the focus is more on the particular country, while for most terrorists
loyalty is to the whole Islamic world. This pan–Islamicism is rapidly
becoming a major factor in the conflict between Israel and the Palestinians,
and underlies most of the terrorism in Indonesia.
Despite the claims of their proponents, these trends are not repristinations
of previous religious patterns. In traditional societies there was little
need to assert or defend a religious identity, which is one reason that
some of the most religiously free Muslim societies are monarchses such as
Jordan and Morocco. But in the modern world, with its democratic jostlings
and communication networks, religious identities are challenged and, hence,
religious leaders must rally their supporters. The result is that belief
becomes more like ideology and the faithful become more like a movement.
Some policy analysts in the U.S. prefer to play down issues of religious
freedom because they recognize that religious issues are often intractable.
Compromises over religion are much harder to negotiate than deals over land
or water. Religious issues are not named for fear that their mere mention
conjures them into existence.
However, religious conflict and religious repression will not go away simply
because our foreign policy elites refuse to speak of it. The United States
can only address such conflict if it clearly and unsentimentally acknowledges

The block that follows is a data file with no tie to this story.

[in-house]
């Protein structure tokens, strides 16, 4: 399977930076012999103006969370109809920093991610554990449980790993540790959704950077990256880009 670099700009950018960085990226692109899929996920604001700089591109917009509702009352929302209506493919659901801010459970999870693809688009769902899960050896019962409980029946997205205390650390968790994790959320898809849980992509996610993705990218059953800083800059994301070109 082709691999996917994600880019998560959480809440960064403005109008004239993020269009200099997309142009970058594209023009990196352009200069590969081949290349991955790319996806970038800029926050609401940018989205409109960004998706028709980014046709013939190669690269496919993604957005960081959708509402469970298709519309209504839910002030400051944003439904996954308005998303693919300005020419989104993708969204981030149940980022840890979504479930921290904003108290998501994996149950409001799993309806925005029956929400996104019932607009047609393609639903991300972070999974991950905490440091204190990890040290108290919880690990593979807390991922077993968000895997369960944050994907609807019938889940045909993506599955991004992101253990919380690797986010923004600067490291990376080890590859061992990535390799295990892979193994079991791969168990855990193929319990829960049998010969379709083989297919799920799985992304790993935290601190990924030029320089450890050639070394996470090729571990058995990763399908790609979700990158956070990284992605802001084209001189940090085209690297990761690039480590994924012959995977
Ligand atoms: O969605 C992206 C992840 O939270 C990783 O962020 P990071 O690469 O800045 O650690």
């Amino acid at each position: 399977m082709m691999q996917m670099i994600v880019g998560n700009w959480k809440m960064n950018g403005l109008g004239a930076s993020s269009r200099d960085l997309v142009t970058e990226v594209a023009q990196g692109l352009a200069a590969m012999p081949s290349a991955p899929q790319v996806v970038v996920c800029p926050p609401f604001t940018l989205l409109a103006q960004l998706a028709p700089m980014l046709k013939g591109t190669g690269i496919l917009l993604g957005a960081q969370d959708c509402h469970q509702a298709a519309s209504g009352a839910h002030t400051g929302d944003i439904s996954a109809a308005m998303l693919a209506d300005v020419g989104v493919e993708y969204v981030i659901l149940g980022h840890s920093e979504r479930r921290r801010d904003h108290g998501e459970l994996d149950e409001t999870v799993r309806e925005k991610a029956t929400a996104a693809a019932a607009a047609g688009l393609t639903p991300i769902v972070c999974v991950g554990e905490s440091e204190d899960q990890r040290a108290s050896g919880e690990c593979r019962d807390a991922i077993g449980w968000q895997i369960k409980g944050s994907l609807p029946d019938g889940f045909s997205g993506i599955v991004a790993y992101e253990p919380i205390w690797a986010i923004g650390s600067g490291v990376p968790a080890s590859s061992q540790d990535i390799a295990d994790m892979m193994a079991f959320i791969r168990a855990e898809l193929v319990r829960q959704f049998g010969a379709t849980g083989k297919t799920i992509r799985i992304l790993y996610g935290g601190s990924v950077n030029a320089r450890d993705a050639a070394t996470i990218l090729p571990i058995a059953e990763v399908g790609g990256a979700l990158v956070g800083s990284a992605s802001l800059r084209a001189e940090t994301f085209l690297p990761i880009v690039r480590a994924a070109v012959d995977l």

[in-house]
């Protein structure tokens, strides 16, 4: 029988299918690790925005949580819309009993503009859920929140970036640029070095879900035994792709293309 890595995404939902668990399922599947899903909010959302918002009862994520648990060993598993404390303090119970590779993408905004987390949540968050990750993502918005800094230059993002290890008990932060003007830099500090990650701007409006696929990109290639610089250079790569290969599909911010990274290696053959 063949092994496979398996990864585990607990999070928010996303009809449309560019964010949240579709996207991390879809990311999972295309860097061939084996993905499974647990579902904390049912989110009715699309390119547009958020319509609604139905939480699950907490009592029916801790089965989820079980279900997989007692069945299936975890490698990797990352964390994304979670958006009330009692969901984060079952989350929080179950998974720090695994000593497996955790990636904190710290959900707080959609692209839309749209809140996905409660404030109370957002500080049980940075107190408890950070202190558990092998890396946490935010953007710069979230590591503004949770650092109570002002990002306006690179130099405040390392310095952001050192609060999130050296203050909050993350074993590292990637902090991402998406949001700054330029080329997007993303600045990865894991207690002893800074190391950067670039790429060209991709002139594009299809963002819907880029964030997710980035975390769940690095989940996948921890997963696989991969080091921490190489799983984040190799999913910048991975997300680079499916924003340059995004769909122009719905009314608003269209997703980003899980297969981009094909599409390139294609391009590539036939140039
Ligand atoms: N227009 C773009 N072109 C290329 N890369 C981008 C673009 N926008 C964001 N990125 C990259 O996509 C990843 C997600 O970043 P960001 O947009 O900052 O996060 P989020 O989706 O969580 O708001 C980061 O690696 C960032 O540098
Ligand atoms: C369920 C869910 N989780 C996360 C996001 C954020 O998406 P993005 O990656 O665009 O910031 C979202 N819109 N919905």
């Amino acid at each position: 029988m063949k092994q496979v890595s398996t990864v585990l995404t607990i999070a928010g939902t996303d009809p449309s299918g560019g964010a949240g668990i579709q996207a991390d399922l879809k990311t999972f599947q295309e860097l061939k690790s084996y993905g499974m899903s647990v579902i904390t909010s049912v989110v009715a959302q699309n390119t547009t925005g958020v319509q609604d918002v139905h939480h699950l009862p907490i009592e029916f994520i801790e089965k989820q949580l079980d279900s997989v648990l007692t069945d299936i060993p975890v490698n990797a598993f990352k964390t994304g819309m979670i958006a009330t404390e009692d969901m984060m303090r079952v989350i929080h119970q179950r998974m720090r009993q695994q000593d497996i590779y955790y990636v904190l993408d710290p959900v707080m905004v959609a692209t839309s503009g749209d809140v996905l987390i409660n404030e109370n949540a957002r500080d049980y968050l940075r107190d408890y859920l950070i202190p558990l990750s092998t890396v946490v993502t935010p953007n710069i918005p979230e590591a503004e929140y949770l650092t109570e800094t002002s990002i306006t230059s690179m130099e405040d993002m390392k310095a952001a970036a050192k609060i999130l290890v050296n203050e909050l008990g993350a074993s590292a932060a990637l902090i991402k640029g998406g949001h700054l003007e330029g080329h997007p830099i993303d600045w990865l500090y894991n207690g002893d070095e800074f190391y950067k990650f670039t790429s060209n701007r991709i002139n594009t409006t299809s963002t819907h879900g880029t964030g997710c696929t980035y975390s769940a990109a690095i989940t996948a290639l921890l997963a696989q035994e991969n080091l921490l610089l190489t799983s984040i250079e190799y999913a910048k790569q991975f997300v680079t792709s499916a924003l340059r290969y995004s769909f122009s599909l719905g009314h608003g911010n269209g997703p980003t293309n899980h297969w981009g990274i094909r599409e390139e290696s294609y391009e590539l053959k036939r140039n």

it. Religious freedom is historically the first freedom in the growth of
human rights and often has more to do with the growth of democracy than does
a direct focus on political activity itself. Integrating religious issues
and concerns into a coherent policy is extremely difficult, of course.
While all human rights pressures make realists nervous, religion carries
the added burden of touching on very deep–seated commitments. But
America's historic concern for freedom will not be sustained without a more
informed and urgent appreciation of religious freedom.
Paul Marshall is the author and editor of many books, including the
best–selling Their Blood Cries Out. He is Senior Fellow at the
Center for Religious Freedom, Freedom House, Washington, D.C., and the
General Editor of its Religious Freedom in the World: A Global Report
on Freedom and Persecution (Broadman and Holman, 2000).
©Copyright 2001, First Things
Page last updated/revised 111701
Return to the Bahá'í Association's Main Web Page